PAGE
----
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Tropentag, September 17 - 19, 2014 in Prague, Czech Republic

"Bridging the gap between increasing knowledge and decreasing resources"

Mode-of-Action of Fungal Endophytes in Controlling the Root-Knot Nematode Infection in Tomato

Catherine Wanja Bogner1, Beyene Zwedie1, George Kariuki2, Alexander Schouten1, Florian M. W. Grundler1

1University of Bonn, Inst. Crop Sci. and Res. Conserv. (INRES) - Molecular Phytomedicine, Germany
2Kenyatta University of Agriculture and Technology, Dept. of Agriculture, Kenya


Vegetable production has become increasingly significant in the coastal humid tropics of East Africa, in which tomato (Solanum lycopersicum) is one of the most important and appreciated crops. Plant parasitic nematodes, especially root-knot nematodes pose a major problem to the tomato production. The use of habitat-adapted endophytic fungi may provide a safe, efficient, reliable and affordable approach to control root-knot nematodes.
Green house biocontrol experiments aimed at screening tomato (cv. Moneymaker) against the root-knot nematode Meloidogyne incognita were carried out using 26 isolates, 21 of them having been newly isolated from tomato in Kenya and characterised to the genus or species level. In particular, isolates from the genera Trichoderma and Fusarium significantly reduced nematode gall formation and egg densities by 20 to 50% when compared to the non-inoculated control. This indicated that these isolates can also affect the development of the nematode after a successful infection. The two isolates that tended to perform best were selected for further screening of 'AVRDC-The World Vegetable Center' and favourite Kenyan tomato varieties.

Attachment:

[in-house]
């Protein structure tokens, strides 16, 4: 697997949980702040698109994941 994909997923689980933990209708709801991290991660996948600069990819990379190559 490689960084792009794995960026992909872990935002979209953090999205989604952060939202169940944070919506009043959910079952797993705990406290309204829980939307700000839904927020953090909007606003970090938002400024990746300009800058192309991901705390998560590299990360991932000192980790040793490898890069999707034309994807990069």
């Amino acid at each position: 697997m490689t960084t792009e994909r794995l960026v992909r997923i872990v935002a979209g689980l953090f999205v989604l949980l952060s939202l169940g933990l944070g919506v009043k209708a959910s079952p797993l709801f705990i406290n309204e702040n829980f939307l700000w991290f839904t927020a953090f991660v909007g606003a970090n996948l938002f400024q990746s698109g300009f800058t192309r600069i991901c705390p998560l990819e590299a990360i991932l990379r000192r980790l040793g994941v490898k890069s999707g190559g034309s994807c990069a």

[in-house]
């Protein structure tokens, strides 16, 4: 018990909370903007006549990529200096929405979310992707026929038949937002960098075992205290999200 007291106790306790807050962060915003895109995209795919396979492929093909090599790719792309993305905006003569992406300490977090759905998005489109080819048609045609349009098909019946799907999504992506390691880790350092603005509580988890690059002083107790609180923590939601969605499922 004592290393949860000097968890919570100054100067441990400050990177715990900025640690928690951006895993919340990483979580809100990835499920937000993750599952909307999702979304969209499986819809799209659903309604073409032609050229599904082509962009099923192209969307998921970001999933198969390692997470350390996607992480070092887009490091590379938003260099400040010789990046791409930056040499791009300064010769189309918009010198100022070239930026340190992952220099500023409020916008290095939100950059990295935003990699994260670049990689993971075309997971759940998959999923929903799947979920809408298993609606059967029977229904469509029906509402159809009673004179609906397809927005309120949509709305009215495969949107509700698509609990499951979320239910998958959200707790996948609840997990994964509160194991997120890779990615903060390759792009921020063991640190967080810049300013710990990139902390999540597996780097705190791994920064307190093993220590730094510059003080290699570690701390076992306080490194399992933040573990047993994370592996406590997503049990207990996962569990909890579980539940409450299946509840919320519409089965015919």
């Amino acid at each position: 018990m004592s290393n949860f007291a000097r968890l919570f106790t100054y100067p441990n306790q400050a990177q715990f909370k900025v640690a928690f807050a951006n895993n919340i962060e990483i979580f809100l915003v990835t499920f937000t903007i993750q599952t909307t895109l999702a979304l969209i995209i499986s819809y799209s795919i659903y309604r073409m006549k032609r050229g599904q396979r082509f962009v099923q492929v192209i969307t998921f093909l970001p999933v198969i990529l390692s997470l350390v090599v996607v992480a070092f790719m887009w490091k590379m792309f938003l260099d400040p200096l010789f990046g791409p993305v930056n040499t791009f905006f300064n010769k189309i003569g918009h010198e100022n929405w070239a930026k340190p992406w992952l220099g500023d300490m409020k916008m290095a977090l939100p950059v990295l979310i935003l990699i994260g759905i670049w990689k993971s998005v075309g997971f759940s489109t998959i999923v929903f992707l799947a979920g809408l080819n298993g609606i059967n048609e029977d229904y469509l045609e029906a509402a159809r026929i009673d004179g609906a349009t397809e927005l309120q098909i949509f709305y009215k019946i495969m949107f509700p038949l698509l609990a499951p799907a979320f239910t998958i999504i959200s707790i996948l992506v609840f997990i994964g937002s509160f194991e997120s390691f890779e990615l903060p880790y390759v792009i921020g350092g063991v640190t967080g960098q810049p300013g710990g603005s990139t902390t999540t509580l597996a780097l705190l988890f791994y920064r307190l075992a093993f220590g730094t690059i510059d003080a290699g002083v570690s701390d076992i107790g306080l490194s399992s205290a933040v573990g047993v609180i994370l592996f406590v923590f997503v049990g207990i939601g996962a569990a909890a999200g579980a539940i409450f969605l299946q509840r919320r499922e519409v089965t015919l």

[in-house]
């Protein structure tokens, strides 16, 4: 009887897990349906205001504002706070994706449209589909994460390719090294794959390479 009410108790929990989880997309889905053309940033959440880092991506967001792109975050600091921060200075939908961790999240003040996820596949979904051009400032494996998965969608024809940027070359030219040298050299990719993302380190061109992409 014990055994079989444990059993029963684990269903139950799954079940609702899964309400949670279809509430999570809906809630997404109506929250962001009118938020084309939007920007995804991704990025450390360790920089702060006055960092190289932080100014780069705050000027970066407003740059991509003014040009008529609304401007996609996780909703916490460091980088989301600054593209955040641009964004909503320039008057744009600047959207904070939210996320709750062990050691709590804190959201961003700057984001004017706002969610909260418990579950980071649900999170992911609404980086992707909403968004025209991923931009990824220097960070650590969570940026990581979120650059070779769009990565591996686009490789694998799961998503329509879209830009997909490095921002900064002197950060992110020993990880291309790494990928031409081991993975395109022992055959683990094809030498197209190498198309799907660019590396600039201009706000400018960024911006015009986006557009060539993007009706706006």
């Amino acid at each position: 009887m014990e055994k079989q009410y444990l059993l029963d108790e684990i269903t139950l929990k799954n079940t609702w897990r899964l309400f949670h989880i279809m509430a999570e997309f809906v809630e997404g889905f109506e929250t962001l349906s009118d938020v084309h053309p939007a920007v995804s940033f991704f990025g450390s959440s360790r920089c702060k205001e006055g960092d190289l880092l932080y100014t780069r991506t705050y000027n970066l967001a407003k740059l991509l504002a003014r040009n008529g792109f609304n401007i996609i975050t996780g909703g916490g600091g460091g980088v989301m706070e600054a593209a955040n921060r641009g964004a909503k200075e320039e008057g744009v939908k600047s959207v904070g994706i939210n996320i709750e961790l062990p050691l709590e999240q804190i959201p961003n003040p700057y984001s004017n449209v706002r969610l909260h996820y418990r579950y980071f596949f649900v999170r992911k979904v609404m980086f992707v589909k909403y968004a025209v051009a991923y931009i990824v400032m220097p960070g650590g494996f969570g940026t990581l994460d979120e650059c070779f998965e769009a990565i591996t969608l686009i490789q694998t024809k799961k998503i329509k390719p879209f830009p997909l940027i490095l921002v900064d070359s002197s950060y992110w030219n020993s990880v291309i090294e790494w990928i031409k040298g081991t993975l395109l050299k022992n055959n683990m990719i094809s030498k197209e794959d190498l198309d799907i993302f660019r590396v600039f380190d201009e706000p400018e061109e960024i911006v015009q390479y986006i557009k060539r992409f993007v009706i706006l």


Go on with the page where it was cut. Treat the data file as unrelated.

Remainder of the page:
In order to gain a deeper understanding of the induced defense responses in the plant, leading to this reduction in nematode infection, specific tomato mutants that are impaired in the jasmonic acid or salicylic acid mediated defense pathways were tested for responses against nematodes after endophyte inoculation. Also, the expression of several marker genes and the accumulation of specific marker enzymes, indicative for particular induced defense responses were followed in the presence and absence of endophytes and nematodes. Also, the effect of specific fungal metabolites on M. incognita and the initiation of induced defense responses in tomato was studied.

Keywords: Endophytic fungi, fungal metabolites, induced defense responses, jasmonic acid or salicylic acid, Plant parasitic nematodes, several marker genes, tomato

Contact Address: Alexander Schouten, University of Bonn, Inst. Crop Sci. and Res. Conserv. (INRES) - Molecular Phytomedicine, Karlrobert Kreiten Strasse 13, 53115 Bonn, Germany, e-mail: aschout@uni-bonn.de

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